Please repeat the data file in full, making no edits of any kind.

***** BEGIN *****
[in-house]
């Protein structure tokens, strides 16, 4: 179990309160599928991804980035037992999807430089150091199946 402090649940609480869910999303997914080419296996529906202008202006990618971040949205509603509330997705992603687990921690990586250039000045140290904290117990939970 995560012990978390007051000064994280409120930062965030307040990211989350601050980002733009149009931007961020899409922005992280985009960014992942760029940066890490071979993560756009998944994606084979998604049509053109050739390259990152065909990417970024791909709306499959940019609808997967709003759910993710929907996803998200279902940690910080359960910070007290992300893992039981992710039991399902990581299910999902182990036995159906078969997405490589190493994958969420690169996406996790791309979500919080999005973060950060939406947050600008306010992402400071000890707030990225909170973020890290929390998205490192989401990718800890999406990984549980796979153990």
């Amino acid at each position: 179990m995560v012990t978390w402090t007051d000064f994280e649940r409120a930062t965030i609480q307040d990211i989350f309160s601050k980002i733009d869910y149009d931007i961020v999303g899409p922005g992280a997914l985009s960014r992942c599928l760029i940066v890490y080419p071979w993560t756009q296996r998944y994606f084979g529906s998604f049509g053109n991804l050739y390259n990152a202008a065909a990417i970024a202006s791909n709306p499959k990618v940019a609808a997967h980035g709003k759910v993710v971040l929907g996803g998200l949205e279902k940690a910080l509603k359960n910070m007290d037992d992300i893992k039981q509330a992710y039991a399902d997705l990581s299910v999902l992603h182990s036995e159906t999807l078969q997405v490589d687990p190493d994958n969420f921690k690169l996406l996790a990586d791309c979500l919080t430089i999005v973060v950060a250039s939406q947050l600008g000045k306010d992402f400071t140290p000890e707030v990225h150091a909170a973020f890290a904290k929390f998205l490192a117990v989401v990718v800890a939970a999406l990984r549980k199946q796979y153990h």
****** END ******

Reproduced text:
[in-house]
């Protein structure tokens, strides 16, 4: 179990309160599928991804980035037992999807430089150091199946 402090649940609480869910999303997914080419296996529906202008202006990618971040949205509603509330997705992603687990921690990586250039000045140290904290117990939970 995560012990978390007051000064994280409120930062965030307040990211989350601050980002733009149009931007961020899409922005992280985009960014992942760029940066890490071979993560756009998944994606084979998604049509053109050739390259990152065909990417970024791909709306499959940019609808997967709003759910993710929907996803998200279902940690910080359960910070007290992300893992039981992710039991399902990581299910999902182990036995159906078969997405490589190493994958969420690169996406996790791309979500919080999005973060950060939406947050600008306010992402400071000890707030990225909170973020890290929390998205490192989401990718800890999406990984549980796979153990």
């Amino acid at each position: 179990m995560v012990t978390w402090t007051d000064f994280e649940r409120a930062t965030i609480q307040d990211i989350f309160s601050k980002i733009d869910y149009d931007i961020v999303g899409p922005g992280a997914l985009s960014r992942c599928l760029i940066v890490y080419p071979w993560t756009q296996r998944y994606f084979g529906s998604f049509g053109n991804l050739y390259n990152a202008a065909a990417i970024a202006s791909n709306p499959k990618v940019a609808a997967h980035g709003k759910v993710v971040l929907g996803g998200l949205e279902k940690a910080l509603k359960n910070m007290d037992d992300i893992k039981q509330a992710y039991a399902d997705l990581s299910v999902l992603h182990s036995e159906t999807l078969q997405v490589d687990p190493d994958n969420f921690k690169l996406l996790a990586d791309c979500l919080t430089i999005v973060v950060a250039s939406q947050l600008g000045k306010d992402f400071t140290p000890e707030v990225h150091a909170a973020f890290a904290k929390f998205l490192a117990v989401v990718v800890a939970a999406l990984r549980k199946q796979y153990h």